Uyghur jailed for nine years in secret trial
Maiwulani Nuermaimaiti was working as a fibre internet technician in Xinjiang before he travelled to Turkey to study Turkish from 2012 to 2014. The purpose was to improve his career prospects, as there were many business opportunities requiring knowledge of Turkish. He returned to Xinjiang in June 2014 and then started working full time as a fibre internet technician. Maiwulani Nuermaimaiti’s mother has health problems and he was the only son looking after his mother in Xinjiang.
According to his sister, who is now living in New Zealand, Maiwulani Nuermaimaiti was taken away in January 2017 and transferred to a “transformation-through-education” facility in Bole City, Xinjiang in June 2017. His sister further learned that he was transferred to a prison in April 2019, she then wrote to the UN Working Group on Enforced and Involuntary Disappearance (UN WGEID) in May 2019. The Chinese authorities replied to the UN WGEID in September 2019 that Maiwulani Nuermaimaiti was sentenced to nine years in prison for “separatist activities” in August 2017. The Chinese embassy responded the same in early August 2020 to a New Zealand journalist following the story.
Xinjiang is one of the most ethnically diverse regions in China. More than half of the region’s population of 22 million people belong to mostly Turkic and predominantly Muslim ethnic groups, including Uyghurs (around 11.3 million), Kazakhs (around 1.6 million) and other populations whose languages, cultures and ways of life vary distinctly from those of the Han who are the majority in “interior” China.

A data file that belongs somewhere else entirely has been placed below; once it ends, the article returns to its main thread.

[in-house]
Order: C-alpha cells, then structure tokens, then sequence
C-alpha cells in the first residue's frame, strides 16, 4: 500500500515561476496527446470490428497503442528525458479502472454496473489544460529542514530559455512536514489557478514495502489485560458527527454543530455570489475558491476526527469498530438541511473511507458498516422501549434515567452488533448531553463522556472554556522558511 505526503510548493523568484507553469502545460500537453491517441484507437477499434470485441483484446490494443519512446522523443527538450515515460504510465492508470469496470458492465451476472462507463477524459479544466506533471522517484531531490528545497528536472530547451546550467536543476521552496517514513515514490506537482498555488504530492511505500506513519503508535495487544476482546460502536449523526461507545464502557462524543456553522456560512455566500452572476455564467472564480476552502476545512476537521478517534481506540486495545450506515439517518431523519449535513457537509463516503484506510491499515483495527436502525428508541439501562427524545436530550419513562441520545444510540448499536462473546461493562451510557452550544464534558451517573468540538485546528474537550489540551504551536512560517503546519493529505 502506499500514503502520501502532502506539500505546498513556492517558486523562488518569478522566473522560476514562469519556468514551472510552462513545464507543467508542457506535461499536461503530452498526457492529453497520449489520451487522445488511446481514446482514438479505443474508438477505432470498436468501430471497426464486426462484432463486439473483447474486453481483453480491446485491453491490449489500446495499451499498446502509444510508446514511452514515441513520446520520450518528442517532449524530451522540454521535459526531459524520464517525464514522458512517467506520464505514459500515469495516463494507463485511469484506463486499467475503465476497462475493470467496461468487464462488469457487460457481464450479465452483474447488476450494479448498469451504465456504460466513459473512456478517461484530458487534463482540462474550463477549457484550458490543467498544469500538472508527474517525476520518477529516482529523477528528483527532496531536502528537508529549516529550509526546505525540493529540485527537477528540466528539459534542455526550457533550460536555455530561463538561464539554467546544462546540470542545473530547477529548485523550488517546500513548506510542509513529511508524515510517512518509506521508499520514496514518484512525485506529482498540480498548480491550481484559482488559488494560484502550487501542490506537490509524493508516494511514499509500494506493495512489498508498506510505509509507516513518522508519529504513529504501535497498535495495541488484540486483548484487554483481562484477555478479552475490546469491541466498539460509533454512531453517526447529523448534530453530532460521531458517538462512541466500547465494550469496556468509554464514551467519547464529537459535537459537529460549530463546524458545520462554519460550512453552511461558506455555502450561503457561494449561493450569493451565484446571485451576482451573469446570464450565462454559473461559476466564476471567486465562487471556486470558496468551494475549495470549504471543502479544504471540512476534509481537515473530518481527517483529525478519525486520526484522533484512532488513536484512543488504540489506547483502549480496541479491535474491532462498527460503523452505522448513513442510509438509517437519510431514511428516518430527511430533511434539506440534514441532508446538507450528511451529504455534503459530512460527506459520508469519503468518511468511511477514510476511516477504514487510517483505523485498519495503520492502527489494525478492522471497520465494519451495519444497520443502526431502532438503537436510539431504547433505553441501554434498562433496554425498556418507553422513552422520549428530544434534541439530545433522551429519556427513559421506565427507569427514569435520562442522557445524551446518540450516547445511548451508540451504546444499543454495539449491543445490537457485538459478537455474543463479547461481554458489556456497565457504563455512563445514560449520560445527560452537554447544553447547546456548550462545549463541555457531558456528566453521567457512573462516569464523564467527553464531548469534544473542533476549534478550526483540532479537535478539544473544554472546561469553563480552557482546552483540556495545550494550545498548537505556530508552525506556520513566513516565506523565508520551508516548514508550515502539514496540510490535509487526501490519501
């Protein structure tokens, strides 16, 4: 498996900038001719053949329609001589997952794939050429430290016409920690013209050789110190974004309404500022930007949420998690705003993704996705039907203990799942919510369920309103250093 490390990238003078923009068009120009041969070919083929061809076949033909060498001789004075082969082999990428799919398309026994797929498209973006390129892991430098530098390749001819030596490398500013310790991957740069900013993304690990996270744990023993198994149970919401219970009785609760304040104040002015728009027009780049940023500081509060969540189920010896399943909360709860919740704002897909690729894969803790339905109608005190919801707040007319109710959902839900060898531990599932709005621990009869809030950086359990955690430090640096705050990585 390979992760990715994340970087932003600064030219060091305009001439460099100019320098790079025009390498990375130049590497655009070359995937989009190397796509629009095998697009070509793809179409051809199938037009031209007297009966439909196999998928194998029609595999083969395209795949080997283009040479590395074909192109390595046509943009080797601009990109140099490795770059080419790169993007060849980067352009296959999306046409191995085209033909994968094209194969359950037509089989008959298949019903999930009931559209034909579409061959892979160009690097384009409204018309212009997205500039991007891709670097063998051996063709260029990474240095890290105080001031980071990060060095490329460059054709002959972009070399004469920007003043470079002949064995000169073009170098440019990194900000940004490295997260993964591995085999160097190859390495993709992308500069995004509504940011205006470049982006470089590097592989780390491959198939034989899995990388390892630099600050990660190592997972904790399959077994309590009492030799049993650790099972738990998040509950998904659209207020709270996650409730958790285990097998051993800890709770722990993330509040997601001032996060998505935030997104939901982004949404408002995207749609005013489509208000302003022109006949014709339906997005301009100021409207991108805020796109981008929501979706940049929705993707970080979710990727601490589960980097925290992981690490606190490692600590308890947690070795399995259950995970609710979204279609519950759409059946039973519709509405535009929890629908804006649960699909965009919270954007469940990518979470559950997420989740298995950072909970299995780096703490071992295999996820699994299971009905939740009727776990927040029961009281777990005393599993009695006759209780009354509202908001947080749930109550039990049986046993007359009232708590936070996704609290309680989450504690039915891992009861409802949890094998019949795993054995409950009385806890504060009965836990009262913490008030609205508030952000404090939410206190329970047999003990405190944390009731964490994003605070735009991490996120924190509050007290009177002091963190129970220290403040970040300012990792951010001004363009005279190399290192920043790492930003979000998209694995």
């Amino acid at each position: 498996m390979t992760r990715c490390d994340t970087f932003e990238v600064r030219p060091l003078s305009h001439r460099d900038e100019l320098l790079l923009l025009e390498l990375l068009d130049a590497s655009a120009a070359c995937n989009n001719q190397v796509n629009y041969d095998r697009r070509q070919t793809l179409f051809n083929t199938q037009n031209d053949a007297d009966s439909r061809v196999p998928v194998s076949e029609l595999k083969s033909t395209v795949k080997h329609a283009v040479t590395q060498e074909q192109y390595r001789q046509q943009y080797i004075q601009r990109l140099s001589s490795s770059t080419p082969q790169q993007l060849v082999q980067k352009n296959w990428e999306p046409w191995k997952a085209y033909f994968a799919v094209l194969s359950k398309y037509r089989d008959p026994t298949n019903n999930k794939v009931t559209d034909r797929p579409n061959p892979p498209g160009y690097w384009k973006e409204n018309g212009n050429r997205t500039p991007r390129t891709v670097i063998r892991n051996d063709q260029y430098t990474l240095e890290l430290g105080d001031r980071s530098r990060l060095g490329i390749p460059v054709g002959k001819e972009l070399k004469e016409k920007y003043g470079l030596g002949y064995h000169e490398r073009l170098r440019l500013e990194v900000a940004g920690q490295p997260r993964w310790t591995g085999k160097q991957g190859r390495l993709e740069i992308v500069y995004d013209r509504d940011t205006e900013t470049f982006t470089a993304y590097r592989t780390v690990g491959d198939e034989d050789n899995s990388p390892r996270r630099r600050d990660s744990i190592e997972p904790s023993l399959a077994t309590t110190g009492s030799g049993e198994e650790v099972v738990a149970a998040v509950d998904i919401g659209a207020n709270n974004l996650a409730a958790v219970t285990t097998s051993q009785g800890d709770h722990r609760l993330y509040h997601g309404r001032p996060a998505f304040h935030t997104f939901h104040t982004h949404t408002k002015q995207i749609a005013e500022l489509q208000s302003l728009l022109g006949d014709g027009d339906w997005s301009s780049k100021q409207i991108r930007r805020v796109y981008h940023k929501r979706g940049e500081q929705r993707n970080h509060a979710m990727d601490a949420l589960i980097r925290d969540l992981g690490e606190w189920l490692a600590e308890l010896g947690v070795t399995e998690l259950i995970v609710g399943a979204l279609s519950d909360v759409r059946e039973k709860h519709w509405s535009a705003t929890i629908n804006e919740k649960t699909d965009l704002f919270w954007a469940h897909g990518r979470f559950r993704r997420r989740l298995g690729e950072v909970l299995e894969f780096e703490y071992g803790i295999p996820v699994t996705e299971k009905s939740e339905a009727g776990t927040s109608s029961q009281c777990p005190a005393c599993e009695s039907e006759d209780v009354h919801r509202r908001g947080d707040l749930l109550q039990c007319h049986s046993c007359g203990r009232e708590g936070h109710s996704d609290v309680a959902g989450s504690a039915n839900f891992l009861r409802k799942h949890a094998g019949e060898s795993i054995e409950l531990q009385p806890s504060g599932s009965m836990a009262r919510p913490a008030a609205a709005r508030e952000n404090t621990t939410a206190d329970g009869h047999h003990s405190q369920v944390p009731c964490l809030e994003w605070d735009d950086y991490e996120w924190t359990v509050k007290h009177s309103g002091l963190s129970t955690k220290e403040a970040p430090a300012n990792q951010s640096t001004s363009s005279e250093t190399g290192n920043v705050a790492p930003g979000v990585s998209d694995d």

Media reports have illustrated the extent of new draconian security measures implemented since Chen Quanguo came into power as Xinjiang’s Party Secretary in 2016. In October 2016, there were numerous reports that authorities in the region had confiscated Uyghur passports in an attempt to further curtail their freedom of movement. In March 2017, the Xinjiang government enacted the “De-extremification Regulation” that identifies and prohibits a wide range of behaviours labelled “extremist”, such as “spreading extremist thought”, denigrating or refusing to watch public radio and TV programmes, wearing burkas, having an “abnormal” beard, resisting national policies, and publishing, downloading, storing, or reading articles, publications, or audio-visual materials containing “extremist content”. The regulation also set up a “responsibility system” for government cadres for “anti-extremism” work and established annual reviews of their performance.
It is estimated that up to a million Uyghurs, Kazakhs and other predominantly Muslim people have been held in the “transformation-through-education” centres. The Chinese authorities had denied the existence of such facilities until October 2018, when they began describing them as voluntary, free “vocational training” centres. They claim that the objective of this vocational training is to provide people with technical and vocational education to enable them to find jobs and become “useful” citizens. China’s explanation, however, contradicts reports of beatings, food deprivation and solitary confinement that have been collected from former detainees.
China has rejected calls from the international community, including Amnesty, to allow independent experts unrestricted access to Xinjiang. Instead, China has made efforts to silence criticism by inviting delegations from different countries to visit Xinjiang for carefully orchestrated and closely monitored tours.